However, the known taste modulators are not completely satisfactory, in particular when the intention is to use them for reduction of the bitter taste of compositions of matter such as, for example, foods, drinks, articles consumed for pleasure, sweetening agents, animal feeds, cosmetics and pharmaceuticals which comprise at least one HIS, but in particular ACK, but in particular of HIS-comprising soft drinks. In this case their bitterness-reducing activity is frequently insufficient. If, for this reason, the concentration of the known taste modulators is increased in order to achieve sufficient activity, unwanted physical and/or chemical interactions with the remaining components of the respective compositions and/or adverse effects, in particular impairment up to complete distortion of the characteristic taste impression thereof can occur.

Water-dispersible carotenoid nanoparticles, processes for production thereof and use thereof are known per se.

For instance, water-dispersible carotenoid nanoparticles follow, for example, from European patent application EP 0 832 569 A2, the paper by Dieter Horn and Jens Rieger, “Organische Nanopartikel in wässriger Phase—Theorie, Experiment und Anwendung” [Organic nanoparticles in aqueous phase—theory, experiment and application], in Angewandte Chemie, 2001, volume 113, pages 4460 to 4492, or the textbook by J. C. Bauernfeind, “Carotenoids as Colorants and Vitamin A Precursors. Technological and Nutritional Applications”, Chapter 2, J. C. Bauernfeind and H. Kläui, “Carotenoids as Food Color”, pages 92 to 95, Academic Press, ISBN 0-12-082850-2, 1981. Preferably the carotenoid nanoparticles are spherical or spheroidal particles which have a particle size <1 μm, preferably determined on the basis of electron microscope images. The water-dispersible carotenoid nanoparticles are present in formulations or suspensions which additionally comprise additives such as oils, protective colloids, stabilizers or emulsifiers. In this case the carotenoids can be crystalline or amorphous.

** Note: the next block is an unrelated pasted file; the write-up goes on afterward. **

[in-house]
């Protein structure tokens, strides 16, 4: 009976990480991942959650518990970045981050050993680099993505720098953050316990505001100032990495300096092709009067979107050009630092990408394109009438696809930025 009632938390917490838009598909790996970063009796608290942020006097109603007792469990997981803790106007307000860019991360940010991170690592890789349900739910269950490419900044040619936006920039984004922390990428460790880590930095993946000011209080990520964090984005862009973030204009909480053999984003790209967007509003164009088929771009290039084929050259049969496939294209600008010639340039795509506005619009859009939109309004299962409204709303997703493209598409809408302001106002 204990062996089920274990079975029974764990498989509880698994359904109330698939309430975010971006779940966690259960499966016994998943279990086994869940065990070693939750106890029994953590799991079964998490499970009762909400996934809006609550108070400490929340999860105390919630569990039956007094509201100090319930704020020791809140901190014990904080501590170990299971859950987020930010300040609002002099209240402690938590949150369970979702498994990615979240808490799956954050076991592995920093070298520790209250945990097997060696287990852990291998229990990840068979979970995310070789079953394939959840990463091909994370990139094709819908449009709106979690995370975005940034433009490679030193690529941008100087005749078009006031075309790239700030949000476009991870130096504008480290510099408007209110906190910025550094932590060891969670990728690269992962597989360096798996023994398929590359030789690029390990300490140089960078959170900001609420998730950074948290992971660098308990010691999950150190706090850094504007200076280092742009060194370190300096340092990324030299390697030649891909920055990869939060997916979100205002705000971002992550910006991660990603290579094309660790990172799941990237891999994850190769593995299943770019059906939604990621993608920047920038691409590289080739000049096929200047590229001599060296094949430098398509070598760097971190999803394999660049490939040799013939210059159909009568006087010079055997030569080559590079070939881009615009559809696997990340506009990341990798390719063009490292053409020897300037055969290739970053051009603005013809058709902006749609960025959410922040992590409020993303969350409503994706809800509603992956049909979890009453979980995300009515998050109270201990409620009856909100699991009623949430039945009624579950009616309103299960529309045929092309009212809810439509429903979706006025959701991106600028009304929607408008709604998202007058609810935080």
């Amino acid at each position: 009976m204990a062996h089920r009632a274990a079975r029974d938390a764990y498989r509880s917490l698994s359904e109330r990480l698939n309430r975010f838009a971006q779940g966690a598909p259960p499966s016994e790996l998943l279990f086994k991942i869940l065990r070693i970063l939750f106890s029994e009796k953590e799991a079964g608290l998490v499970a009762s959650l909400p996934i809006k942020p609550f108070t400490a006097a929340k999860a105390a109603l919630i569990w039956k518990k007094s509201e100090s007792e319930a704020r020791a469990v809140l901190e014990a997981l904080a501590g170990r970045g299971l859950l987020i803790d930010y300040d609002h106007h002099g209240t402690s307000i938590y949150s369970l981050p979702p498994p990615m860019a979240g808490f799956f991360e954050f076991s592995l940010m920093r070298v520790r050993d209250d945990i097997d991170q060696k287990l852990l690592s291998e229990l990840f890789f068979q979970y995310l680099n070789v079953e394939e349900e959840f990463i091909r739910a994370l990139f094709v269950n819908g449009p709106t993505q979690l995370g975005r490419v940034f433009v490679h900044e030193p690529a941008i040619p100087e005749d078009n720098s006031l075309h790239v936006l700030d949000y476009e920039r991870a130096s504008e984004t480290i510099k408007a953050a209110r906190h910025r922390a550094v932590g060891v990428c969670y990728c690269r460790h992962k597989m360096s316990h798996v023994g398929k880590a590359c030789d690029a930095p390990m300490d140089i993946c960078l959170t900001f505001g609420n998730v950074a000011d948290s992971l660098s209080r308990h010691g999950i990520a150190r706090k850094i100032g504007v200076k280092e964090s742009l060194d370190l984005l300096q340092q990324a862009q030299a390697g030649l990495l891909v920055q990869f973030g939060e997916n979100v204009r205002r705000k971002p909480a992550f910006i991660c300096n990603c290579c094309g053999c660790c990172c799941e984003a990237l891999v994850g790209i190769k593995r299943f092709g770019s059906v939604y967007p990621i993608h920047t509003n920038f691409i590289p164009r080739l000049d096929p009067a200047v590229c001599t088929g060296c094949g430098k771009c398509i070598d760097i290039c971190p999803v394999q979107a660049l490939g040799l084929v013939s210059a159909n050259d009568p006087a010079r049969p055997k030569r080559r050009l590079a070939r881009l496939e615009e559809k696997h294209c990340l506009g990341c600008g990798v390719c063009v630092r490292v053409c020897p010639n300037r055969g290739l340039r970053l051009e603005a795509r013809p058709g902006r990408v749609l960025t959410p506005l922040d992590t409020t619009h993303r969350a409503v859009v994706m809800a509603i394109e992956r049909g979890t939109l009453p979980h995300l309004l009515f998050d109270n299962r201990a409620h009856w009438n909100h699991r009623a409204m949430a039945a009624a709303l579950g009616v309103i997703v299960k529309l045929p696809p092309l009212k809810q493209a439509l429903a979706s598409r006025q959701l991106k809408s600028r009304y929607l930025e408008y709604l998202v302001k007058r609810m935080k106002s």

These water-dispersible carotenoid nanoparticles and the carotenoid-comprising formulations which comprise them can be used as additives for foods, for example baking mixes or pudding powders, or as dry powders for producing formulations for food supplementation with vitamins in the human and animal sectors and also for producing pharmaceutical formulations. Owing to their good cold water dispersibility, they are suitable, in particular, as food dyes, especially for soft drinks. The use of these water-dispersible carotenoid nanoparticles and the carotenoid-comprising formulations which comprise them, as taste modulators is not described.

Carotenoid nanoparticles, however, can also be present in carotenoid-comprising formulations which are O/W microemulsions (oil-in-water microemulsions; cf. Römpp Online 2007, “Mikroemulsionen” [Microemulsions]). These O/W microemulsions comprise oil droplets of a diameter <1 μm, where the carotenoids are dissolved in molecularly disperse form. The use of these water-dispersible carotenoid nanoparticles or the O/W microemulsions which comprise them as taste modulators is not known.

However, carotenoid nanoparticles can also be produced by milling aqueous suspensions comprising carotenoids, modified starch and a sugar such as sucrose, and subsequent drying, as is described, for example, in German patent application DE 10 2005 030 952 A1. These carotenoid nanoparticles are suitable as additives to food preparations, for example for coloring foods such as drinks, as means for producing pharmaceutical and cosmetics preparations, and also for producing food supplement formulations, for example multivitamin formulations in the human and animal sectors. The use as taste modulators is not described.

However, carotenoid nanoparticles can also be used as aqueous solubilisates in mixed micelles of a micelle size <100 nm (cf. Römpp Online 2007, “Solubilisation” and “Micellen” [Micelles]). Examples of such aqueous solubilisates are disclosed by European patent applications EP 0 800 825 A1 and EP 0 848 913 A2. These carotenoid nanoparticles or their aqueous solubilisates are used for injection purposes for parenteral administration and for coloring foods and pharmaceuticals, in particular for coloring drinks which must remain visually clear. The use as taste modulators is not described.